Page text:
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Cover image for The dreamer
The dreamer
1st ed.
Publication Information:
New York : Scholastic Press, 2010.
Physical Description:
372 p. : ill. ; 20 cm.
Reading Level:
650 L Lexile
Added Author:
A fictionalized biography of the Nobel Prize-winning Chilean poet Pablo Neruda, who grew up a painfully shy child, ridiculed by his overbearing father, but who became one of the most widely-read poets in the world.


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Pura Belpré Award Winner

A tender, transcendent, and meticulously crafted novel from Newbery Honoree, Pam Muñoz Ryan, and three-time Caldecott Honoree, Peter Sís!

From the time he is a young boy, Neftalí hears the call of a mysterious voice. Even when the neighborhood children taunt him, and when his harsh, authoritarian father ridicules him, and when he doubts himself, Neftalí knows he cannot ignore the call. He listens and follows as it leads him under the canopy of the lush rain forest, into the fearsome sea, and through the persistent Chilean rain on an inspiring voyage of self-discovery that will transform his life and, ultimately, the world.

Combining elements of magical realism with biography, poetry, literary fiction, and transporting illustrations, Pam Muñoz Ryan and Peter Sís take readers on a rare journey of the heart and imagination as they explore the inspiring early life of the poet who became Pablo Neruda.

Author Notes

Author Pam Muñoz Ryan was born in Bakersfield, California on December 25, 1951. She received a B. A. in child development and a M. A. in education from San Diego State University. Before becoming a full-time author, she worked as a bilingual Head Start teacher and as an early childhood program administrator. At first, she wrote adult books about child development, but soon switched to writing children's books.

She has written over twenty-five picture books, novels, and nonfiction books for young readers. The novel Esperanza Rising, winner of the Pura Belpre Medal, the Jane Addams Peace Award, an ALA Top Ten Best Book for Young Adults, and the Americas Award Honor Book, is based on her own grandmother's immigration from Mexico to California. Riding Freedom has also won many awards including the national Willa Cather Award and the California Young Reader Medal. When Marian Sang, a picture book about singer Marian Anderson, won numerous awards including the ALA Sibert Honor and NCTE's Orbis Pictus Award. In 2015 her title Echo made The New York Times Best Seller List. She also won a Kirkus Prize in the children's literature category with her title 'Echo'.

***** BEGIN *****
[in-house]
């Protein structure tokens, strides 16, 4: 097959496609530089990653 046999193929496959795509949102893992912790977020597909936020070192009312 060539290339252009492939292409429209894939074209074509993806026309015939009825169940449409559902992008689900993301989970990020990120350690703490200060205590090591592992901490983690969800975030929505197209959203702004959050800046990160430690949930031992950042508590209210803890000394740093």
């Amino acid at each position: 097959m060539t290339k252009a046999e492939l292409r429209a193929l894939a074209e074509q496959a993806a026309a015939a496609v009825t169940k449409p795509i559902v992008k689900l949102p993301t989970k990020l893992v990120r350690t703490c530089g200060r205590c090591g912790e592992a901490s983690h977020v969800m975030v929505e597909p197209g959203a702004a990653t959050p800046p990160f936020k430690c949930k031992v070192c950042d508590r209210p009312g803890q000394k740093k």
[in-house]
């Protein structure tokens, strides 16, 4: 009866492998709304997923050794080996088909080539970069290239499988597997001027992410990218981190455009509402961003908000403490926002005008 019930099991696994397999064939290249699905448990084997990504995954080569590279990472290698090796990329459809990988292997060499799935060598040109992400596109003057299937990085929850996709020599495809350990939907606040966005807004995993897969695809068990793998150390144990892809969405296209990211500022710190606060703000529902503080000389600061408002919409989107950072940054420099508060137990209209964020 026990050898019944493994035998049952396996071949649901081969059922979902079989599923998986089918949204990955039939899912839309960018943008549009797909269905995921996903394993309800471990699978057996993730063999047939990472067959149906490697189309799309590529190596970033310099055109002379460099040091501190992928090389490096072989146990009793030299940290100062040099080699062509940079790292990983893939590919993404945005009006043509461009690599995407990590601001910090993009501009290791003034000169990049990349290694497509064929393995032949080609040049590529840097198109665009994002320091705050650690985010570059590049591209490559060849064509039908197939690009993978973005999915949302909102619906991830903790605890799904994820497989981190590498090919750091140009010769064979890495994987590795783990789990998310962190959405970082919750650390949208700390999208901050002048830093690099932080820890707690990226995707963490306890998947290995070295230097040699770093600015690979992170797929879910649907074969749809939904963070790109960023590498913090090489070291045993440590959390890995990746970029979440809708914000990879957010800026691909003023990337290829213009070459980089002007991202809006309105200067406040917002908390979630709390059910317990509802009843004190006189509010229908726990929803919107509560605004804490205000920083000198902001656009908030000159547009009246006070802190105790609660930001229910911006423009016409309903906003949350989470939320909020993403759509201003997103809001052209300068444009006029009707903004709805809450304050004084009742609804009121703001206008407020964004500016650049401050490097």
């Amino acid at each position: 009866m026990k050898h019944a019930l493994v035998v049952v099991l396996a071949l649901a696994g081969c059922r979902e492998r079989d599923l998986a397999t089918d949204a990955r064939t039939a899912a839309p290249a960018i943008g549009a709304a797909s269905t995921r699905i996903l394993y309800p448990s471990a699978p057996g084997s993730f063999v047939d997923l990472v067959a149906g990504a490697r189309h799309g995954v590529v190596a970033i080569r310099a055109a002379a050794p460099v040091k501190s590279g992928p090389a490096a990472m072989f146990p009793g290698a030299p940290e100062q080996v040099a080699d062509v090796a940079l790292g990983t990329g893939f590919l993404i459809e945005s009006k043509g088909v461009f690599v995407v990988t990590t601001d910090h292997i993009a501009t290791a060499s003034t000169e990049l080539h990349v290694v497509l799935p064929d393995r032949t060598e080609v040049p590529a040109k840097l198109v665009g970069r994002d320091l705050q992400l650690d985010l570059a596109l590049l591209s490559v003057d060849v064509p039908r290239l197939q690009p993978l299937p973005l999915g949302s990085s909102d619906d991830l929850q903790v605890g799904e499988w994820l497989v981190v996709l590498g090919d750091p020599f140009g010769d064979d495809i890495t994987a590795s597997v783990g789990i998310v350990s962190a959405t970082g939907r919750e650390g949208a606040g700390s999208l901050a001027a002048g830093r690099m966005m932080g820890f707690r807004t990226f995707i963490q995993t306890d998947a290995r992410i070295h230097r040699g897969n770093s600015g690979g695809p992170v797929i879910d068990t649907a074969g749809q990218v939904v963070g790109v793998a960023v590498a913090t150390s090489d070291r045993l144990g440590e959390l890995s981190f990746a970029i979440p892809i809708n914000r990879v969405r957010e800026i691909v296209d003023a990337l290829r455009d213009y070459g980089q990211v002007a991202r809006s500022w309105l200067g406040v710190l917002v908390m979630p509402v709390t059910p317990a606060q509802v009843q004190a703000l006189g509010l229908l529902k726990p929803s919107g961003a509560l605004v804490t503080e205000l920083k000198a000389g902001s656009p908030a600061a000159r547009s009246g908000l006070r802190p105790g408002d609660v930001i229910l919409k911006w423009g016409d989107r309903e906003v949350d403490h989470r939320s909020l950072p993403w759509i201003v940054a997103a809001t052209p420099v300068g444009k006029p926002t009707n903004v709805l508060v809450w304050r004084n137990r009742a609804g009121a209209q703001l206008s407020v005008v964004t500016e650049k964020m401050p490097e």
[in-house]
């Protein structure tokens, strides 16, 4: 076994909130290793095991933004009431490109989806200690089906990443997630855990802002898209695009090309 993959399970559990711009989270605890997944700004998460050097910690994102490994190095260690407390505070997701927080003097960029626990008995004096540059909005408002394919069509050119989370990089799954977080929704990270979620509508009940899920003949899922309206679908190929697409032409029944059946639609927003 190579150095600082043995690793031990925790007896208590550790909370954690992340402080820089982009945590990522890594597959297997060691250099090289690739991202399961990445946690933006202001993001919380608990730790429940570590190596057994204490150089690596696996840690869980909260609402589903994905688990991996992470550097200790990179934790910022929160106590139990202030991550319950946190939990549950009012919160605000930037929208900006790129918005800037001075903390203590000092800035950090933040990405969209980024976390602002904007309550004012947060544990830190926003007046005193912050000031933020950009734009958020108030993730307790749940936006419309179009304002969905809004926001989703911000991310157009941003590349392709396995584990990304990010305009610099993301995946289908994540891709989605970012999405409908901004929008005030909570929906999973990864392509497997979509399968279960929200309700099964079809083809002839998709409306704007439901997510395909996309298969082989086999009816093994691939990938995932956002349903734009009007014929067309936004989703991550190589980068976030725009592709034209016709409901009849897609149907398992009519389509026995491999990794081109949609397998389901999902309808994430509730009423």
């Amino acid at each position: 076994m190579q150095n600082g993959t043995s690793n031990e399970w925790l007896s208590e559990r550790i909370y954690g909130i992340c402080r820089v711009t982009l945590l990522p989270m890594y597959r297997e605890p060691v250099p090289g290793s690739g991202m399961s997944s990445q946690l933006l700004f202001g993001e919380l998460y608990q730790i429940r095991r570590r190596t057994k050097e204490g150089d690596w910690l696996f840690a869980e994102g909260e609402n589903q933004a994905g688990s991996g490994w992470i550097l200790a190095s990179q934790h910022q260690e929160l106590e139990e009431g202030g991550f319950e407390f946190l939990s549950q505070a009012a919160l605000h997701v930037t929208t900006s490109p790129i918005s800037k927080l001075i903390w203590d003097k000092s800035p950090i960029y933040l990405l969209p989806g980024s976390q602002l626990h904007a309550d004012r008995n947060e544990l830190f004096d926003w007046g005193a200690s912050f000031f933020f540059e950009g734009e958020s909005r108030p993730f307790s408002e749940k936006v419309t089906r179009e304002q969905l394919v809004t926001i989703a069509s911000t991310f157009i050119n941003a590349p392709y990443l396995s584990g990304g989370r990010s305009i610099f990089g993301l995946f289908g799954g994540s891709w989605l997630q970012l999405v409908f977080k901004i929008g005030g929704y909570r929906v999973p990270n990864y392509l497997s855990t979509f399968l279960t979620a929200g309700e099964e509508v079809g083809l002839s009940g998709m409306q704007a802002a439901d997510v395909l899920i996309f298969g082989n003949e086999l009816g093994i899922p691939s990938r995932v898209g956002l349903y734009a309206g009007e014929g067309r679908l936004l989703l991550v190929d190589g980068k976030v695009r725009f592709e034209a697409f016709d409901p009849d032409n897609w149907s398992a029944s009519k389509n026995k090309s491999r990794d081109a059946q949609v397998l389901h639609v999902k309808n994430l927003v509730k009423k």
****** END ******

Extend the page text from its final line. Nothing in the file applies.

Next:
(Bowker Author Biography)

Reviews 6

Publisher's Weekly Review

Ryan's (Paint the Wind) wandering and imaginative prose and Sis's (The Wall) quietly haunting art fuse in this fictionalized account of Pablo Neruda's upbringing in the small town of Temuco, Chile. Precocious, terribly shy, and insightful, Neruda (known then by his birth name, Neftali Reyes) is curious about all facets of life, particularly the wonders of nature. "He stood, captivated, feeling small and insignificant, and at the same time as if he belonged to something much grander," writes Ryan when Neftali first sees the ocean. His role model is his uncle Orlando, who owns the local newspaper, but his domineering father has no patience for the boy's daydreaming and love of reading and writing, which ultimately provokes Neftali's passion for finding his own voice. Printed in green ink (as is the text), Sis's stippled illustrations provide surreal visual teasers for each chapter. Larger images pair with poetic questions ("Is fire born of words? Or are words born of fire?") that echo Neruda's The Book of Questions. Stressing "the importance of following dreams and staying determined," the book is an immaculately crafted and inspiring piece of magical realism. Ages 9-14. (Apr.) (c) Copyright PWxyz, LLC. All rights reserved

Horn Book Review